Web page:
As I did last time, I watched an Edgar Wright movie as a palate-cleanser, and also to sate my hunger while I wait for The World’s End, I re-watched Shaun Of The Dead for the bah-zillionth time. Wright has yet to direct anything poorly: he’s three-for-three so far, and I’m hoping that World’s End will ratchet that up one. Shaun is pretty much the perfect movie, and I seem to spot something new every time I give it a spin.

There’s a lovely “You’ve Got Red On You” Shaun cricket bat t-shirt I have to grab over at tshirtgk.com, although my favorite current shirt over there is a shirt inspired by Mark Kermode and Simon Mayo’s BBC Radio podcast film review show, done in the style of the old British Board Of Film Certification logo.

If you’re a film fan who needs something new on your chest (from Highlander to Blade Runner and The Exorcist) fast in time for Comic Con, check out his site.

SLABS OF BOUND DEAD WOOD

As I mentioned, I’m teasing out what’s left of my hair by putting this supernatural WWII movie together, so much of what I’m reading at the moment has to do with Matters Film Oriented. (If you’re interested in viewing my summer reading list, and those of my other Forces Of Geek comrades, take a look here)

However. I finished a book! Yes, I eked-out the time to polish off The True Adventures Of The World’s Greatest Stuntman, the cheerfully modest title from the titular British stunt chap and all-round nice fellow Vic Armstrong (I would say “apparently nice fellow”, but an ex-girlfriend of mine was a storyboard artist who would seize any opportunity to badmouth whomever she could, and she used to say lovely things about Vic, so I guess you can take this as gospel.)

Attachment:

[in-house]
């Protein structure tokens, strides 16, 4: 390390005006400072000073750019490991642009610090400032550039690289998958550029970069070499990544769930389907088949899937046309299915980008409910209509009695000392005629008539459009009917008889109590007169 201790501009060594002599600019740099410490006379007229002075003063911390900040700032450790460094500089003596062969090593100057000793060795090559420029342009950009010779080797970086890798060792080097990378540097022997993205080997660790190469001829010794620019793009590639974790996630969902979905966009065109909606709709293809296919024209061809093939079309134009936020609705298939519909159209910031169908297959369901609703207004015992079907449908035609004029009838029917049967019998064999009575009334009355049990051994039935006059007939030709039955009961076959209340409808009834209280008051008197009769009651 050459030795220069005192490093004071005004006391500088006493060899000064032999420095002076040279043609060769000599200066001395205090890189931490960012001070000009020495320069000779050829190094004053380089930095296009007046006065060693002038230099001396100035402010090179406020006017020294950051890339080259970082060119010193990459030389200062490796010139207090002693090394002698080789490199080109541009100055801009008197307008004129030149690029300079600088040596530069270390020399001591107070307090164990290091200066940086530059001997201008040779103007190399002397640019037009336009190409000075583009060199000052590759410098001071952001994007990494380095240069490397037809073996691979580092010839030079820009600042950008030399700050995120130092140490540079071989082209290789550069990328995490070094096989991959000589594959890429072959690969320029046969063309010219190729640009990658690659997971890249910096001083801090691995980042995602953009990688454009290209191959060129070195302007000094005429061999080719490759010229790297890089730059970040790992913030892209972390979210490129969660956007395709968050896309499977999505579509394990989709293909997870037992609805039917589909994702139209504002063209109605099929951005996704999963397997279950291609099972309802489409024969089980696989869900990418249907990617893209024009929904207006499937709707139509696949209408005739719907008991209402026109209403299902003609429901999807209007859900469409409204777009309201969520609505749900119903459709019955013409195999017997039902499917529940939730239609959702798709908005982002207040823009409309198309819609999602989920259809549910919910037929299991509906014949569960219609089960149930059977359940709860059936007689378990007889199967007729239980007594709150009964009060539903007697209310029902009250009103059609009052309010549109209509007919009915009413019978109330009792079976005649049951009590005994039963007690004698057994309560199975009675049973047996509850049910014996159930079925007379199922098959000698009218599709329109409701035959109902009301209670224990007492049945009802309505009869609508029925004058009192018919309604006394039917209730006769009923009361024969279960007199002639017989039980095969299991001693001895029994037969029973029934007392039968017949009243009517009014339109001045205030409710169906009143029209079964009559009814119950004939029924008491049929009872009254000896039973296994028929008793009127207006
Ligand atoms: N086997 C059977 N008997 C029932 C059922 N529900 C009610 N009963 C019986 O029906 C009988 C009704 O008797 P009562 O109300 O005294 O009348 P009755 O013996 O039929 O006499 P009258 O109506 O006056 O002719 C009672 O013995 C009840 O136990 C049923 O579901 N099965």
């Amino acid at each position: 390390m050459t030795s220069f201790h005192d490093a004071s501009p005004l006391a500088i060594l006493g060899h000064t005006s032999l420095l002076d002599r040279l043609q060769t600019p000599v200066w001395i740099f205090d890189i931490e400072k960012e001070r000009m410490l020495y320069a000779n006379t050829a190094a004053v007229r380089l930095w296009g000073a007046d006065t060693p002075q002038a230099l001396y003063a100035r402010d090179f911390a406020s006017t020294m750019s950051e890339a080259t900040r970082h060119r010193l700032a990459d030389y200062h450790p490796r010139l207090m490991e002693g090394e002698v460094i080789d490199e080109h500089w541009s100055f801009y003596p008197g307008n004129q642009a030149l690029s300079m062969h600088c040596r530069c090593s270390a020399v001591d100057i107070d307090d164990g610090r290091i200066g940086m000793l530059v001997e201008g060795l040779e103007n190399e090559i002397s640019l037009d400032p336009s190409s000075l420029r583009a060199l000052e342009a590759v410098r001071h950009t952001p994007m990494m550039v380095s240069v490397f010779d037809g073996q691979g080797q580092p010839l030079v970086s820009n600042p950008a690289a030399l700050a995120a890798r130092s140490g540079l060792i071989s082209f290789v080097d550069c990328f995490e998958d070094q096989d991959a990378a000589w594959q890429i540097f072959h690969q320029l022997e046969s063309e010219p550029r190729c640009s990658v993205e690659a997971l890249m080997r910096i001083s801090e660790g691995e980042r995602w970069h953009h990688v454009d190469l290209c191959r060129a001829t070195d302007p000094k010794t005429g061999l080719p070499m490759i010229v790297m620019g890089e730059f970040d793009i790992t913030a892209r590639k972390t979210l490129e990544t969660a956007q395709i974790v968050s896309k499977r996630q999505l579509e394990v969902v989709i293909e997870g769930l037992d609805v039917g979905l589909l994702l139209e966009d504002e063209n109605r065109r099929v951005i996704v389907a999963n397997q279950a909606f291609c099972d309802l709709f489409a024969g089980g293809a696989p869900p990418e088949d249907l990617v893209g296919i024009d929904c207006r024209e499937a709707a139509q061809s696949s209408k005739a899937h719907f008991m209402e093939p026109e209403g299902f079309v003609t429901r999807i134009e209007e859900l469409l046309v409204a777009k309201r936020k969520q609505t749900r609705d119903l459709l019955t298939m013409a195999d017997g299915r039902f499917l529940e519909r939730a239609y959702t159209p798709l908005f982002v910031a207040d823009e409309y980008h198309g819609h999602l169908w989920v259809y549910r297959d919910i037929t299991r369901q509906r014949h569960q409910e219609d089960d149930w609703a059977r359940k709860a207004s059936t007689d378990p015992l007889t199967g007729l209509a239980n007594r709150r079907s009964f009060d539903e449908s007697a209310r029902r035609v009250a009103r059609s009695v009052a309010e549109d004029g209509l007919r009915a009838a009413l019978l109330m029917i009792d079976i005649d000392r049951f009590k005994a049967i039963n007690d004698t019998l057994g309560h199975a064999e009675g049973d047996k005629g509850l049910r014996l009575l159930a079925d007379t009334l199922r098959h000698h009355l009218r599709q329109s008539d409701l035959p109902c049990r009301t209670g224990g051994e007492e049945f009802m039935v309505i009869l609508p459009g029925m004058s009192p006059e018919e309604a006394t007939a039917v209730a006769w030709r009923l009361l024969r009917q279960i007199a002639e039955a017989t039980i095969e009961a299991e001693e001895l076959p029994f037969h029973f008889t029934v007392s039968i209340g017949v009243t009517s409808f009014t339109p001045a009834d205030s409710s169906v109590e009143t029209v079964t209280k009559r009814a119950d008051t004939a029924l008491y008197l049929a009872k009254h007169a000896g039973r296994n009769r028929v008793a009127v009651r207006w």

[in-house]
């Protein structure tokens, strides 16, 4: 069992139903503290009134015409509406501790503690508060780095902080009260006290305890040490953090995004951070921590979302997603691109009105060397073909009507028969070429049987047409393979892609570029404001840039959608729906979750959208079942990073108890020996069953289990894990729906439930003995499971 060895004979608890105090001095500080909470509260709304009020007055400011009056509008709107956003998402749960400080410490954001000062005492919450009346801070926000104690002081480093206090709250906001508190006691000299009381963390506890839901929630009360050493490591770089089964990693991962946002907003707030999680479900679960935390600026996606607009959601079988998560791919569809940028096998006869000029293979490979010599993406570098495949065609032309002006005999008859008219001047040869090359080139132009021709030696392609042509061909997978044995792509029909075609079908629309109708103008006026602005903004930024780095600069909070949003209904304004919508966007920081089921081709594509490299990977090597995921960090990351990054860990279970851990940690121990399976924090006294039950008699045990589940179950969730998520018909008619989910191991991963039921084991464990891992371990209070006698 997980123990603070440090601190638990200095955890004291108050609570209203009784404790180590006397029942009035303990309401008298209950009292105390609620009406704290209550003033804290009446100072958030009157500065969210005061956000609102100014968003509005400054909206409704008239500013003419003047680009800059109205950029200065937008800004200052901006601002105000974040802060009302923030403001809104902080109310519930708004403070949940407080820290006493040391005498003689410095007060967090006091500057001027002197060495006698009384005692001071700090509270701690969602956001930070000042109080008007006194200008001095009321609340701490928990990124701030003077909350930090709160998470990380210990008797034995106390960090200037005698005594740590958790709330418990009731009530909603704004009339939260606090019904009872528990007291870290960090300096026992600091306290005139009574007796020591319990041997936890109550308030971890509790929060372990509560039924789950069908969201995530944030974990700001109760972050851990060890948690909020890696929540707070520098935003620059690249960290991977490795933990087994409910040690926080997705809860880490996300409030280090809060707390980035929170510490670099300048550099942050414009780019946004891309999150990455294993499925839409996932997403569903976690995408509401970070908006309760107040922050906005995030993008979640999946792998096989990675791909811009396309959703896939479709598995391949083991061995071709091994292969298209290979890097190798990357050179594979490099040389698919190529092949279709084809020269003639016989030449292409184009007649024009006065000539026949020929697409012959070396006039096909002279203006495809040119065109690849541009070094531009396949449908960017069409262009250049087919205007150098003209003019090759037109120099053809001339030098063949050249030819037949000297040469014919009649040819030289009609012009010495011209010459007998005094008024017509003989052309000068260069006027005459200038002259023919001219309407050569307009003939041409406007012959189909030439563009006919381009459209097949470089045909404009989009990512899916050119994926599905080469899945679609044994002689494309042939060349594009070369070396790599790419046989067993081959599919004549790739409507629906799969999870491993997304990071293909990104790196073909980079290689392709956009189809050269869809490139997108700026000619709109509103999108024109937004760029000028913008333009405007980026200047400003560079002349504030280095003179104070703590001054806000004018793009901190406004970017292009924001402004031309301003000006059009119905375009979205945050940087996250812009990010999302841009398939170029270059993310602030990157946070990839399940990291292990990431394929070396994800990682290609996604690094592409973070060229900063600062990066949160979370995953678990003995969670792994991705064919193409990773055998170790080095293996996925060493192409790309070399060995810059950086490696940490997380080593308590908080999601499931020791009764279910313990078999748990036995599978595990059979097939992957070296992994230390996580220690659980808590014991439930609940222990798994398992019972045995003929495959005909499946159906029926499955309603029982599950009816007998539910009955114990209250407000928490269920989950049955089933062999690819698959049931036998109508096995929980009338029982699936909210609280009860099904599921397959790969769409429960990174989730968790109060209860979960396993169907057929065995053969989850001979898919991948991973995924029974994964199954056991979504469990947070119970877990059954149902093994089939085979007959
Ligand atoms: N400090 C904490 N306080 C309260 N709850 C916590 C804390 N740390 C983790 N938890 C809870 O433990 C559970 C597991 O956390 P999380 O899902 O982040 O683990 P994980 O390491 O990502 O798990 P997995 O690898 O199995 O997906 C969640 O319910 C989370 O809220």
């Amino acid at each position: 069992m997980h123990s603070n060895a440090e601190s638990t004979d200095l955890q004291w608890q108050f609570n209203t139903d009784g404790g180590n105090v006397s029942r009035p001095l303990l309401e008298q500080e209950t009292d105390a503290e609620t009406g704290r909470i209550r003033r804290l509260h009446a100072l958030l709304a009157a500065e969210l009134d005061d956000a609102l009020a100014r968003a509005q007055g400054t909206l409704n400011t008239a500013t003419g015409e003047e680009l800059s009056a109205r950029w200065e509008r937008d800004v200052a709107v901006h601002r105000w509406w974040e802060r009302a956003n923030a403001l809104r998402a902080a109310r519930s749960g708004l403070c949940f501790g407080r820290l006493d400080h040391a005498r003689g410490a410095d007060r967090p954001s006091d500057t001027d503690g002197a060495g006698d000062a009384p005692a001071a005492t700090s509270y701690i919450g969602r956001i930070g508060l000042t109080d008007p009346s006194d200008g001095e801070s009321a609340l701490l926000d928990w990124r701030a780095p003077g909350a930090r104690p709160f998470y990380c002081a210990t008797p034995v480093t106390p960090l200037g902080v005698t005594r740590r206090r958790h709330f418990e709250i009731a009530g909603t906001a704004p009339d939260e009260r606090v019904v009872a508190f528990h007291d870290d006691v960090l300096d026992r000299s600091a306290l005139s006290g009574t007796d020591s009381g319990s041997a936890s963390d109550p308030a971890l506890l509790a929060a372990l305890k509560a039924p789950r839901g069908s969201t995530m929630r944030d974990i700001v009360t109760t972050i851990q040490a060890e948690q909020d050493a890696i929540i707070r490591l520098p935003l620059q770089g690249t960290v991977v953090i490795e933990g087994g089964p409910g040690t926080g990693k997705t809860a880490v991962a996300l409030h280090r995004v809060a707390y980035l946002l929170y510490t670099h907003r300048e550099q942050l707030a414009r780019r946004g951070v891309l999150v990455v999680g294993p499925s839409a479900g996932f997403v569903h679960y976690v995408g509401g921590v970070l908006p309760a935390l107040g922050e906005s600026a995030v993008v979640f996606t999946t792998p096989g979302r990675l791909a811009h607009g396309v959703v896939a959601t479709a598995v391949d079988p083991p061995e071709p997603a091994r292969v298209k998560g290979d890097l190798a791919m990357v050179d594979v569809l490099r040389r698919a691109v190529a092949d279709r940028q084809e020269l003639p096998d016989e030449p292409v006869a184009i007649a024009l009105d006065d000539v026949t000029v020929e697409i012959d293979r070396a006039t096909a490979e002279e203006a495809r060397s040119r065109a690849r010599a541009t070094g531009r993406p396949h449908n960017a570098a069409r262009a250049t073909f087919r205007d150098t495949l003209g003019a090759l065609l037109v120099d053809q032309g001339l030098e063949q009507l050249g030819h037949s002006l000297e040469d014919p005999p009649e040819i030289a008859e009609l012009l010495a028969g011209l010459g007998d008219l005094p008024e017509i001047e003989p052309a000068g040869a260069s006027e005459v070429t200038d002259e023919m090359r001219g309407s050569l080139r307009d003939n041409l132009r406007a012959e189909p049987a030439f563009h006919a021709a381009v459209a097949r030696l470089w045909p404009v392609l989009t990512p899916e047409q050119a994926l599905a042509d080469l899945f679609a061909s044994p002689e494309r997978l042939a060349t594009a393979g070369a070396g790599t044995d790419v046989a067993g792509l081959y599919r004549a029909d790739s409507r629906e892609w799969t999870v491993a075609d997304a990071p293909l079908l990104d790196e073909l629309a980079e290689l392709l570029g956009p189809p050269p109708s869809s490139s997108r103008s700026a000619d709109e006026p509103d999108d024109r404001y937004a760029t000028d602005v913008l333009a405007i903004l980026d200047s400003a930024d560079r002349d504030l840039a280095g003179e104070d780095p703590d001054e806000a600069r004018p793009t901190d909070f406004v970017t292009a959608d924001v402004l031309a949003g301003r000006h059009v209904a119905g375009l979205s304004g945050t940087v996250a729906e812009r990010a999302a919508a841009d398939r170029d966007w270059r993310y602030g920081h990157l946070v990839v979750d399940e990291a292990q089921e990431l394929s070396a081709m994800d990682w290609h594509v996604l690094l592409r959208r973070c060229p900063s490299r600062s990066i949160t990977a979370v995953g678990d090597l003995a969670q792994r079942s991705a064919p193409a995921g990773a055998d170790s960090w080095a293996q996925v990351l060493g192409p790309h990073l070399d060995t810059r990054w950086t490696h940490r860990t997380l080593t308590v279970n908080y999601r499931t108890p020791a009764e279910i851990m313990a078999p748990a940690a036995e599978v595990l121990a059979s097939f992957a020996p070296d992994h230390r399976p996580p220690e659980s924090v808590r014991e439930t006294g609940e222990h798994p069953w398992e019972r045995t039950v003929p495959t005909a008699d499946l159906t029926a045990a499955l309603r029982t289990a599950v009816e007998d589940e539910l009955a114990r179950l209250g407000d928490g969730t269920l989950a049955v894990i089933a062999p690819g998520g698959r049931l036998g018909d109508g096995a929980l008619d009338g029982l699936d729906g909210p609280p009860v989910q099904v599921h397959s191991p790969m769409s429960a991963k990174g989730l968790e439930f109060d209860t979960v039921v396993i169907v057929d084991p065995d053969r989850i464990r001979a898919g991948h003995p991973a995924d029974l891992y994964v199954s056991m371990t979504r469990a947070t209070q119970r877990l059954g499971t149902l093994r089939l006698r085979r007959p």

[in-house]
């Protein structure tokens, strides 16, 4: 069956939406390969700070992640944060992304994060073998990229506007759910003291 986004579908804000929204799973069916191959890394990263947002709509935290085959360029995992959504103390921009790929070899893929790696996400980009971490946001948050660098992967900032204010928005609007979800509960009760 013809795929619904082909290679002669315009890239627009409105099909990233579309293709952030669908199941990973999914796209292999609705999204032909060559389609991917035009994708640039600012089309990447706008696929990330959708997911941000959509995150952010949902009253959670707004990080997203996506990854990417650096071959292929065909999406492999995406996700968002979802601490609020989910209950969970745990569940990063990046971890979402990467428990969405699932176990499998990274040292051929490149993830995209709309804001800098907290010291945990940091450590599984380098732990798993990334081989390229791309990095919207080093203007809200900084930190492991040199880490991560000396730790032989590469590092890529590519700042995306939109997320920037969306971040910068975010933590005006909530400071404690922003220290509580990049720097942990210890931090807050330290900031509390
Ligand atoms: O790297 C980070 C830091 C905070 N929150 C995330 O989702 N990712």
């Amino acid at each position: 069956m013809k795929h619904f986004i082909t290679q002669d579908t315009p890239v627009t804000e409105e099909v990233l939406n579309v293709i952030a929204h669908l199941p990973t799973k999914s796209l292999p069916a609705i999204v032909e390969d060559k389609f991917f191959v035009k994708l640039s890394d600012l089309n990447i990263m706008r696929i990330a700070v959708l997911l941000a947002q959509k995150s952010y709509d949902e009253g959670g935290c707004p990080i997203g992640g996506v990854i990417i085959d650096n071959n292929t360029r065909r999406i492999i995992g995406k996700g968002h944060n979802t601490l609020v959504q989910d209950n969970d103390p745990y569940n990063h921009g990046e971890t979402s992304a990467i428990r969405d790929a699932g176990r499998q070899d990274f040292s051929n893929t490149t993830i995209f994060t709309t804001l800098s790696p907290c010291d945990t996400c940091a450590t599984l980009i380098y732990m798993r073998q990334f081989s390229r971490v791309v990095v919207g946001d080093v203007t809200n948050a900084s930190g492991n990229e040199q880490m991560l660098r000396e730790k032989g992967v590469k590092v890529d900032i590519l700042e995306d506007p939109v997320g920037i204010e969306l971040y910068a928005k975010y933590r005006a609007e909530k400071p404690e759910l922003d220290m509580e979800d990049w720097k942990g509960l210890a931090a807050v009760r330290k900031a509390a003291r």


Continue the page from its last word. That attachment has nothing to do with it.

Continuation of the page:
Many years ago, as a film obsessed brat, I snuck on the backlot of Indiana Jones And The Temple Of Doom, and crouched concealed and quivering in the Elstree undergrowth as I watched Vic (at least, I think it was Vic) as Indiana Jones dangle from a fake giant rockface and battled Mola Ram. (This stunt utilized Vic’s “fan descender” rig mechanism invention, for which he won an award). If there’s one criticism with this tome, it’s that Vic seems to like everybody he’s worked with, even the ones who have clearly been colossal pains in the neck. Although can that really be a bad thing: why wouldn’t you want to work with someone with such a rosy outlook on life? And, Vic has worked or met with pretty much everybody: from Spielberg and Kubrick and Cameron and Lean on-down (I’m only mentioning the directors here, but the array of Vic’s actors stories are likewise plentiful), and has great anecdotes to recount about all in the bargain.  This is a breezy and likable read, and gives you a nice insight into the world of people who get paid to do the kind of crazy James Bond hijinks (and, yes: Vic did those, too) most of us wouldn’t wish to attempt in a million years.